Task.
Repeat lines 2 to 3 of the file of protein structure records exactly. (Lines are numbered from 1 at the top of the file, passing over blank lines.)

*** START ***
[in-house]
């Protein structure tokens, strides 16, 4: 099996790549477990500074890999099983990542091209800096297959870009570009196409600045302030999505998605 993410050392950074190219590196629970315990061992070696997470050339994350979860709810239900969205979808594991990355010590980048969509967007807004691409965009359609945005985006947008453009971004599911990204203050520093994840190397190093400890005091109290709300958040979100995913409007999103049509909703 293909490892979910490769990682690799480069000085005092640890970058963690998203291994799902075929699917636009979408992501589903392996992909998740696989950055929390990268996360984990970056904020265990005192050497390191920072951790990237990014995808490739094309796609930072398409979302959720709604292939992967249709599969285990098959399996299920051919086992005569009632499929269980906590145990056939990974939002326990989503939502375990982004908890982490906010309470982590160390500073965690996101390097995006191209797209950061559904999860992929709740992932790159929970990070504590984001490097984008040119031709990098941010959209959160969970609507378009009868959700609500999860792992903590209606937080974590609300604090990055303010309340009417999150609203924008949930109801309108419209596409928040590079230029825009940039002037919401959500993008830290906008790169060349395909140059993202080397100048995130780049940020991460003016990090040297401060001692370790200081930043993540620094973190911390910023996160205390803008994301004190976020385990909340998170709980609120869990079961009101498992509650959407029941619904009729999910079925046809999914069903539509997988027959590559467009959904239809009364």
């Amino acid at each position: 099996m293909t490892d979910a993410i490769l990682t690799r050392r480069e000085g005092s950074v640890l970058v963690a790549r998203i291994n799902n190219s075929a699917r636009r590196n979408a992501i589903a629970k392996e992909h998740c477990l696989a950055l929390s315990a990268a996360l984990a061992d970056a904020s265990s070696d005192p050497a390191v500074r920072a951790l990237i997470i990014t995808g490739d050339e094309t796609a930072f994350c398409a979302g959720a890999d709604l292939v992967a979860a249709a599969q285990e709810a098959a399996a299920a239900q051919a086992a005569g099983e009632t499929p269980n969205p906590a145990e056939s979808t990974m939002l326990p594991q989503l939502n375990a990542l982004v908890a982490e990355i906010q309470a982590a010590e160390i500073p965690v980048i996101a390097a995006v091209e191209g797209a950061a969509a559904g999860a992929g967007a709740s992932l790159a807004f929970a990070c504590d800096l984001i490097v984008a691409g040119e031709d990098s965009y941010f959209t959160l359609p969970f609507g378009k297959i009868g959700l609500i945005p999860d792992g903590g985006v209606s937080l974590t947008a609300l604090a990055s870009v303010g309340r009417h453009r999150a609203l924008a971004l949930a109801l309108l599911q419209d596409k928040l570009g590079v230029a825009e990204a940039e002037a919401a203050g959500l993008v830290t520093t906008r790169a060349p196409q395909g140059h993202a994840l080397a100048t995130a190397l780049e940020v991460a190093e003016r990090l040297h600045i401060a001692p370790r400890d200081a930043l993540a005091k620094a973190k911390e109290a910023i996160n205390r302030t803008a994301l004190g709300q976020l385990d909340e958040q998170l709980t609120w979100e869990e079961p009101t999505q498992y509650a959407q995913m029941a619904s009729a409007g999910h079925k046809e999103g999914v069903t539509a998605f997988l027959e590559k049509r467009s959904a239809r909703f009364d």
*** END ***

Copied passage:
């Protein structure tokens, strides 16, 4: 099996790549477990500074890999099983990542091209800096297959870009570009196409600045302030999505998605 993410050392950074190219590196629970315990061992070696997470050339994350979860709810239900969205979808594991990355010590980048969509967007807004691409965009359609945005985006947008453009971004599911990204203050520093994840190397190093400890005091109290709300958040979100995913409007999103049509909703 293909490892979910490769990682690799480069000085005092640890970058963690998203291994799902075929699917636009979408992501589903392996992909998740696989950055929390990268996360984990970056904020265990005192050497390191920072951790990237990014995808490739094309796609930072398409979302959720709604292939992967249709599969285990098959399996299920051919086992005569009632499929269980906590145990056939990974939002326990989503939502375990982004908890982490906010309470982590160390500073965690996101390097995006191209797209950061559904999860992929709740992932790159929970990070504590984001490097984008040119031709990098941010959209959160969970609507378009009868959700609500999860792992903590209606937080974590609300604090990055303010309340009417999150609203924008949930109801309108419209596409928040590079230029825009940039002037919401959500993008830290906008790169060349395909140059993202080397100048995130780049940020991460003016990090040297401060001692370790200081930043993540620094973190911390910023996160205390803008994301004190976020385990909340998170709980609120869990079961009101498992509650959407029941619904009729999910079925046809999914069903539509997988027959590559467009959904239809009364």
């Amino acid at each position: 099996m293909t490892d979910a993410i490769l990682t690799r050392r480069e000085g005092s950074v640890l970058v963690a790549r998203i291994n799902n190219s075929a699917r636009r590196n979408a992501i589903a629970k392996e992909h998740c477990l696989a950055l929390s315990a990268a996360l984990a061992d970056a904020s265990s070696d005192p050497a390191v500074r920072a951790l990237i997470i990014t995808g490739d050339e094309t796609a930072f994350c398409a979302g959720a890999d709604l292939v992967a979860a249709a599969q285990e709810a098959a399996a299920a239900q051919a086992a005569g099983e009632t499929p269980n969205p906590a145990e056939s979808t990974m939002l326990p594991q989503l939502n375990a990542l982004v908890a982490e990355i906010q309470a982590a010590e160390i500073p965690v980048i996101a390097a995006v091209e191209g797209a950061a969509a559904g999860a992929g967007a709740s992932l790159a807004f929970a990070c504590d800096l984001i490097v984008a691409g040119e031709d990098s965009y941010f959209t959160l359609p969970f609507g378009k297959i009868g959700l609500i945005p999860d792992g903590g985006v209606s937080l974590t947008a609300l604090a990055s870009v303010g309340r009417h453009r999150a609203l924008a971004l949930a109801l309108l599911q419209d596409k928040l570009g590079v230029a825009e990204a940039e002037a919401a203050g959500l993008v830290t520093t906008r790169a060349p196409q395909g140059h993202a994840l080397a100048t995130a190397l780049e940020v991460a190093e003016r990090l040297h600045i401060a001692p370790r400890d200081a930043l993540a005091k620094a973190k911390e109290a910023i996160n205390r302030t803008a994301l004190g709300q976020l385990d909340e958040q998170l709980t609120w979100e869990e079961p009101t999505q498992y509650a959407q995913m029941a619904s009729a409007g999910h079925k046809e999103g999914v069903t539509a998605f997988l027959e590559k049509r467009s959904a239809r909703f009364d």